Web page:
regretted that he was not present when the noble Lord brought forward his Motion; for he would have been glad to hear the noble Lord's reasons for taking up the case of Don Carlos. He thought the noble Lord could not be acquainted with the atrocities Don Carlos had committed in the north of Spain, or he would have been the last man to wish for his release from prison, or, rather, from a comfortable retirement. He believed the career of Don Carlos was pretty well known. When Don Ferdinand wished his daughter to be acknowledged as his legal successor, Don Carlos, by stealth, or without permission, took up his residence in Portugal. After the Cortes had taken the oaths of allegiance to Don Ferdinand's daughter, Don Carlos was invited to return, and take the same oaths; and, if he did not think proper to do so, a frigate was sent to Lisbon to convey him to Italy. Don Carlos had promised the Spanish Minister not to leave the place where he then was; but he broke his promise and went to Cintra, where he met Don Miguel, who had quitted his headquarters to meet him. After a short interview Don Miguel—who did not wish the circumstance of the conference to be known—returned to his head-quarters, unaccompanied by his staff, and in a naval uniform. Don Carlos then went to the frontier of Spain, where an army under General Rodil was collected; he thought, no doubt, to play a great part, and advanced towards the frontier with a small escort, but the Spaniards would have nothing to do with him, and with some difficulty he retired to the interior of Portugal. After the destruction of the Miguelite fleet before Oporto, and the occupation of Lisbon, Don Carlos still remained in the interior of Portugal. During the winter, when it was uncertain which party might be successful, Don Carlos endeavoured, under various pretexts, to introduce a Spanish force into Portugal. Don Carlos joined Don Miguel, and in a short time afterwards the insurrection in Portugal was repressed. A ship was then sent to the coast of Portugal to receive Don Miguel, and, with great difficulty, he contrived to embark, and was rescued from his perilous situation. At this time, a Frenchman attached to Don Carlos, the Baron Roncesvalles, wrote to Sir W. Parker, the British Admiral, on the part of Don Carlos, praying for an interview. The request was granted, and an interview took place secretly, on board the flag-ship. The Admiral and the British Minister fell into the snare which had been laid for them. Don Carlos professed his wish to go to Italy, but the Admiral and the Minister told him he must go to England, and that was just what he wanted. Don Carlos was asked to give a pledge, but he refused to do so; and, in this case, therefore, he was free from the charge of having broken his word. There was not, however, any doubt that he succeeded in bamboozling our Minister. He said at the time, that Don Carlos ought not to have been received on board a British man-of-war; there ought to have been no interference either on the part of the British or of the French Government—if the French Government did then interfere, of which he was not certain; but, at all events, Don Carlos ought not to have been allowed to quit this country until the decision of the Allied Powers was known. Don Carlos was, then, embarked on board the Donegal, without having given any pledge; he was brought to this country; the then existing Government again wished him to give a pledge, but he declined. He was allowed to live quietly in England; but the Government little knew what a cunning fellow he was. In fourteen days after his arrival in this country, Don Carlos was across the Channel; and in a few clays afterwards he was in the Basque provinces. Did the hon. Member wish Don Carlos to return again to Spain? Did the hon. Gentleman remember how much blood Don Carlos had been the cause of shedding, in a useless attempt to become the Monarch of a people who did not wish to have him for a Sovereign? It was true Don Carlos was popular in the Basque provinces, but would any hon. Gentleman assert, that he was popular in any other part of Spain? Did not Don Carlos send 3,000 or 4,000 men under a very active and experienced General, who went throughout Spain, plundering every province they visited, laughing at the Queen's troops, and who afterwards returned with their plunder to the Basque provinces, where they were ill received by their master? It was known that an army of English auxiliaries thought proper to enlist themselves against Don Carlos. He (Sir C. Napier) considered this a very improper interference; and he certainly thought, that English troops were generally the worst auxiliaries to be found anywhere. Don Carlos issued a Decree that every prisoner taken should be put to death. Had hon. Gentlemen opposite never heard of the Durango Decree? Not only was this order given, but it was carried into effect. Did the English auxiliaries retaliate? He defied hon. Gentlemen opposite to show that General Evans, who commanded the English auxiliaries, had ever issued an order, or even given a hint, that prisoners taken from the party to whom he was opposed should be put to death. He believed, that if Don Carlos had fallen into the hands of General Evans, he would have been treated with every consideration and respect; while if General Evans had been taken by Don Carlos he might have anticipated far different treatment. Lord John Hay had been mentioned; and be (Sir C. Napier) must say, that he considered the conduct of that noble Lord throughout had not only been that of a brave and excellent Officer, but also of an admirable diplomatist. Lord John Hay had, in fact, conducted the whole business, and though, as he (Sir C. Napier) believed, that gal- lant Officer was a Conservative in politics, the Government had such confidence in him, that he was selected by them to discharge this duty, and he fulfilled it to the entire satisfaction not only of the noble Lord (Lord Palmerston), but of the Conservative party, who were opposed to the then Government. He conceived, that too much credit could not be given to Lord John Hay for his conduct; and he was astonished that a man who had rendered such extraordinary services remained without any reward from the Government, although an extensive promotion of the Order of the Bath had taken place. Lord J. Hay sent to the Government a list of Officers who had distinguished themselves under his orders, and whom he recommended for promotion, but he asked nothing for himself. The hon. Gentleman (Mr. B. Cochrane) had complained that in France Don Carlos received only 15,000f. a-year and his house-rent. Who was to give him an increased allowance? Could he expect it from the English Government? Could a man who sanctioned the most horrid murders under the Durango Decree expect anything from the English Government? He conceived, that the British Government would act most unjustifiably if they made any provision for him. If Don Carlos had a claim upon any one, he conceived that it was upon his relations of the Bourbons family; and he certainly thought they would evince their liberality by making him an allowance in conformity with his dignity, always having due regard to his security. He (Sir C. Napier) would give his roost decided opposition to the Motion of the noble Lord opposite.

Mr. P. Borthwick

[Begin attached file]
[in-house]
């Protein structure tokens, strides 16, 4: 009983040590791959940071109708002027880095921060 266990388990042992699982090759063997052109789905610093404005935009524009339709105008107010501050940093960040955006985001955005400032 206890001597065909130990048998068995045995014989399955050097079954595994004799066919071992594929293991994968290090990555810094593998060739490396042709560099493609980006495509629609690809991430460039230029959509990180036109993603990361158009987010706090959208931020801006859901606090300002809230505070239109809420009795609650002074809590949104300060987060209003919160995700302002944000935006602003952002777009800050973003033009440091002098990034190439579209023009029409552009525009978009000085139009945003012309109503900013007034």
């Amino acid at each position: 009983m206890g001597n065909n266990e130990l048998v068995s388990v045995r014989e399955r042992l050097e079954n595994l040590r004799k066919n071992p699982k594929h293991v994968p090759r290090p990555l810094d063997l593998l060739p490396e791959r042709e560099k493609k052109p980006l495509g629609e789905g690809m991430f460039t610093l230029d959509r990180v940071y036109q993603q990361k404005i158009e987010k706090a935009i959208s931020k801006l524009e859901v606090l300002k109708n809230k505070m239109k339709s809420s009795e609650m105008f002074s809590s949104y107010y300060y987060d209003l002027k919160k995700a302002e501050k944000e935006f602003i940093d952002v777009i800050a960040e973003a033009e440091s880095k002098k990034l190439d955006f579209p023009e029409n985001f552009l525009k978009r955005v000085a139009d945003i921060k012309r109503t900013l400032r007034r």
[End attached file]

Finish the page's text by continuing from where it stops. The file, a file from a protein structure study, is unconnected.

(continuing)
supported most cordially the Motion of his noble Friend. The question it involved was one not merely personal to the fortune of Don Carlos, but one which affected the interests of his children, and his children's children, as well as our own in all time to come: because it was a question of legitimate succession. He (Mr. Borthwick) denied that Don Carlos had ever given any engagement not to return to Spain, as the noble Lord, the late Foreign Secretary, had alleged; and he maintained, therefore, the distinct right of that illustrious Prince to leave this country and go hack to his own, on the invitation of a portion of its people. In 1835, Don. Carlos joined General Zumalacarregui, who had but 200 men under his command, with not as many pounds to provide for them, and no horses; but nevertheless they defeated and disarmed an entire army of the Christinos. It was that great man who, when he was asked where were his arsenals, replied, pointing to the 30,000 enemies encamped before him, "There they are." And sure enough his troops were soon armed with muskets proved in the Tower of London, which had been supplied to the troops of the Queen of Spain. He had travelled in Spain on that occasion, and he maintained, that at all times, and in all places, the supporters of Don Carlos had expressed themselves to the effect, that if the moral influence of England was withdrawn from the side of the Queen of Spain, Don Carlos would be seated on the Throne in six months, notwithstanding the efforts of the Legion, and even of an army three times its numbers. He admitted that the Legion, from its original constitution, from the fact of its not being officered by English officers, and from its being hurried about at a disadvantage, was not, perhaps, of a character best qualified to sustain the credit of England or the English name; but even if it were, and even if it were trebled in numbers, he had no doubt in his own mind that it was the moral influence of England alone that decided the struggle against Don Carlos. All the hon. Gentlemen who had spoken on the other side had declared that the reason why Don Carlos was confined so closely, and treated with so much rigour, was to establish peace in Spain, and thereby to keep it intact in the rest of Europe. But had they succeeded in effecting that object—if such was their object in reality? No; peace had no residence in Spain. Even now there is not a village not at war with its neighbour or with the Government—and not a father of a family who could calculate for a single night upon the lives of those dearest to him being safe. If peace had any residence in the Peninsula, it was in those chateaux en Espagne, whose name was synonymous with self delusion; it had no reality. In the debate on the Address to the Crown in 1838—the first year of Her Majesty's accession to the Throne—he had called the attention of the House to the State of Spain; and he would be pardoned for adverting on this occasion to what he had then said. In that debate he told the noble Lord (Lord Palmerston) that the question was one—not as of Don Carlos, or of his Generals, because if they were all im- prisoned in France, it would be the same in the issue—but of the people at large, and the principle of monarchical government; and, he added, that until that was satisfactorily settled, there would be as little tranquillity found in that country as before. The result had verified his predictions—amply verified them—for there was now as little peace there as there had been then. That most infamous convention had been concluded. He did not mean to cast reflections upon those engaged in it on the part of this country; but the papers on which it was based—papers laid before the House by the noble Lord—exposed to the view of Europe, and to the whole world at large, a mass of treason so black that the page of history was never blotted with its equal. These were the records of the convention of Bergara. He did not impute this treason to Lord J. Hay, but he did maintain that the British Government of that day had purchased the prospect of peace for Spain at a price which should not be paid for anything in the world, viz., good faith and honour. These principles, which should actuate all nations, were grossly violated by the convention of Bergara, and the result was peace less than ever. The Treaty of Bergara, however, and the present detention of Don Carlos, had been attempted to be justified by the Durango decree. It was asked what could be done after that decree? In his (Mr. Borthwick's) opinion, that decree was a decree of mercy. It was a decree of mercy to General Evans, and to every one of those unfortunate men who had been deluded by the hollow pretences of the Government then in power to take part in that unhappy struggle in Spain. The Durango decree however, was no invention of Don Carlos. It was no inure and no less than the simple promulgation of a law fundamental not only to Spain, but to England, and to every other country; and it was the law in Spain and in England before Don Carlos was born. He (Mr. Borthwick) would put a parallel case. Suppose a foreign force had landed to support, he would say, the Orange lodges, accused by hon. Gentlemen on the other side of wishing to change the succession to the Throne of this country, and to place upon it a usurper; would any quarter be granted to them? Would they not be shot when taken? Would they be allowed the rights of war? Would it not be the duty of those in command to hang them on the first tree they met with? That was the law of Spain also, General Evans had stated repeatedly that the English in the service of Don Carlos were fighting against the forces of the Queen of England; but such was not the fact. The auxiliary British Legion was not in the service of the Queen of England; it was not officered by English officers holding Her Majesty's Commission, and it was not fighting under English colours. It was a force permitted to be raised by the suspension of the Foreign Enlistment Act—fighting for Spanish pay, which, unluckily for them, they never got—in a quarrel disgraceful to those who originated it, as well as to those who supported it, and under colours alien to those of England. To that Don Carlos gave notice that they were not entitled to the rights of war, as they neither fought under the banners of England, nor were in the service of the Queen of England, nor were even officered by English officers. He told them that they were unlicensed invaders of the Spanish soil, unwelcome intruders in a national quarrel, and that, therefore, by the law of the land, they should be punished with death. That was the notice—was it not a decree of mercy rather than cruelty? He had heard with much surprise from the gallant Officer who spoke before him, that numbers of Englishmen had been subjected to that decree. He knew of several who were treated as prisoners of war, notwithstanding that decree, but he had never heard of any who were brought under its operation. He was not there to palliate the dreadful system of reprisals which took place during that war, nor to justify the cruelty of Cabrera. But he would ask those who made the accusation of cruelty against Don Carlos, who began those horrors? Was not the very first victim to that fearful system General Santo Ladron—was he not shot—a prisoner of war, taken from his sick bed—in a ditch before the walls of Pampeluna? The immortal memory of Zumalacarregui had been attempted to be sullied by those who knew nothing of the history of that war, or of its consequences. Allowances being made for the national temperament of the people of Spain, a country in which life was considered with far less care than in England—a people among whom its loss was the least that they heeded, there was not a stain of cruelty or crime upon the unexampled career of that hero; for unexampled it was to dispel an army of 30,000 men with only an un-provided force of 200. Again, with respect to Cabrera's butcheries, as they were called. Look at the provocation, and then call them by that name if possible. He did not believe that there was a man in the House who, if his mother had been butchered, and his sisters treated in the manner Cabrera's were, would not have done as he did. What were the facts of that General's career? He was a student at law in the university. In that capacity he took part in a debate, the thesis of which was whether Don Carlos or Isabella had the best right to the throne; and in that debate he espoused the side of the former. He did not think this subject was the most prudently selected; but it was, after all, but a boyish debate. The consequences were, however, serious to Cabrera. He had to fly to save himself. His mother—a widow lady—who lived near the University, was applied to for information of his abode; but she did not know or would not tell it. On this she was taken out into the Plaza, being placed in the centre of a battalion formed on three sides of a square, she was shot by order, it was stated, of Nogueras, but certainly with the sanction of General Mina. That, to say nothing of the treatment of his sisters—of which every hon. Member in the House had heard—was sufficient to madden any man, and almost to justify any act of reprisals, and it was a gallant action of Cabrera when he signed the Elliott Convention to exclude himself and Nogueras from its operation. These cruelties began, it would be seen, on the side of the innocent Isabella, and, perhaps the noble Lord would say, the still more innocent Christina. But it was all to procure peace for Spain. Was there peace in Spain now? Were there no shootings, no wholesale slaughter? Where was Diego Leon, who won for Espartero laurels which Espartero could never have won for himself? What had become of him? Espartero wore on his brow the laurels of the Duke of Victory, but it was a well-known fact that he never met a Car-list force, front the time of Zumalacarregui to the days of Cabrera, without leaving it the victory. Diego Leon was shot in the public Plaza, and the Newspapers of that morning announce a number of executions of a similar nature, of recent date in Spain. He would read a specimen to the House.